MEDITATION for the REST of US
Jeffery Beach practices and teaches students on a one on one basis or in classes, a rare esoteric form of Taoist-Buddhist meditational Qigong called in Chinese ‘Wuji Xian Tian’. The normal translation is “recouping the energy from before birth”. Jeffery prefers to call it, “Opening your Wisdom Heart” meaning that this form of Qigong is a way to find one’s personal spiritual path in whatever way it presents itself. This lineage descends through the centuries from the Taoist Immortal Lü Dong Bin and Jeffery became the first Western initiate in 1986, in accordance with the traditions of the lineage.
Jeffery also teaches Yiquan (I Chüan) as a form of standing calm-abiding meditation. “Learning to meditate while standing is a natural way to overcome sluggishness and sleepiness.”
Jeffery devoted his life to Buddhism more than 40 years ago. He’s studied Buddhist sutras and meditation practices for more than 3 decades; from Chinese and Japanese Zen to Vajrayana Buddhist philosophy. Jeffery became a tantric practitioner of Tibetan (Vajrayana) Buddhism in 1994.
His most profound wish is to bring the universal principles of these spiritual teachings to all by writing in every day words so they can be applied more easily to our daily lives. He shows us how to find our teachers and the teacher within.
Jeffery spent the last few years on a spiritual quest in China and India, returning to the United States to teach openly of his knowledge.
He’s written two books:
Ten Seconds to Peace: An Every Day Approach to Mindful Living
Enlighten Your Life: The Six Principles
The Six Principles (also known as the Six Perfections or Paramitas) lie at the heart of Buddhist teachings. These principles -Generosity, Patience, Integrity, Effort, Meditation, and Transcendent Wisdom- aren't strictly Buddhist, of course, but belong to all of humanity. We act with each independently, but also interdependently (for one is inherently part of the other five, and the other five are part of each one), moving through the course of our daily lives with a sense of virtue or ethic that guides our thoughts, speech, and actions.
It may seem an over-simplification, but the basic cultivation of these principles or virtues is the core of enlightened living, and as Beach himself states: "an enlightened life doesn't imply the need for anything in particular. The expression of enlightenment is enlightened activity..." Further, "we don't have to make it seem like an unattainable fantasy, a heavy trip steeped in catchy phrase-words and sound bites. It doesn't have to be about finding "the truth". It can be as simple as being honest, straightforward, and forgiving. To be straightforward and genuine is an extremely profound way to live. That's the truth. Just to be ourselves, wholly, through and through, to be genuine, and allow others to be themselves as they are..." In ""Enlighten Your Life", Beach reveals the path by which we can achieve enlightened living through refreshingly simple means, in plain language- this is a course that is accessible to each and every one of us, Buddhist and non-Buddhist alike.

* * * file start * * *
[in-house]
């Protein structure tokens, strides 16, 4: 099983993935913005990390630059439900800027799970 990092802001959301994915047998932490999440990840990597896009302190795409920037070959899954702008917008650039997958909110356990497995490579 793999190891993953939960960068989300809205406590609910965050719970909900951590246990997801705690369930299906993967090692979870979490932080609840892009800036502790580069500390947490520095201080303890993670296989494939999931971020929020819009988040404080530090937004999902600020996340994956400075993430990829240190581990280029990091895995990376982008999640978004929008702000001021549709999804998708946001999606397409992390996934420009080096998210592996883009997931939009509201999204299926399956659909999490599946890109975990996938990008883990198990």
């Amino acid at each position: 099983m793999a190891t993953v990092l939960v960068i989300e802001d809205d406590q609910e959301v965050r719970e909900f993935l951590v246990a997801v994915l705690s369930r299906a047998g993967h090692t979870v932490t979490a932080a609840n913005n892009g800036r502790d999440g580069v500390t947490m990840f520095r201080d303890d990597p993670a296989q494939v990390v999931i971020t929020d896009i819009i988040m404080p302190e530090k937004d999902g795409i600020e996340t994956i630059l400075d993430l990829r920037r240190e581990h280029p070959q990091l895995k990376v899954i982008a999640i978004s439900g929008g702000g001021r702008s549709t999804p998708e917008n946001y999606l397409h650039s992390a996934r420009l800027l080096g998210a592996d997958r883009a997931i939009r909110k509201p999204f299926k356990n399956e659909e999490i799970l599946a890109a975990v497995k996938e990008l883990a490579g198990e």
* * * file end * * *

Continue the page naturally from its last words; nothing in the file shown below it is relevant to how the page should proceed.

"Enlighten Your Life" is a book of enrichment and awakening- awakening to the true essence of our being, of who we are as inter-connected individuals within an expanding, shared universe. It shows us the clear way toward a living strength through compassion and an undeniable freedom in both taking responsibilities for our lives and in honing a heightened sense of the "now" - all we have is this moment in which we live our lives. The past is no longer, and the future is yet to be. That which matters, that which defines our happiness and the shape of our existence is inherent to this very moment. We were very fortunate to have been blessed with this treasure of a human birth. We have precious few moments in which to live our lives fully, to practice the principles that foster an enlightened life. Beach capably introduces the reader to the principles and means to make it happen. He skillfully shows us to the gate. It is solely up to us to walk through it in practice.
Contact Jeffery directly for private or group instruction at this email address: firstname.lastname@example.org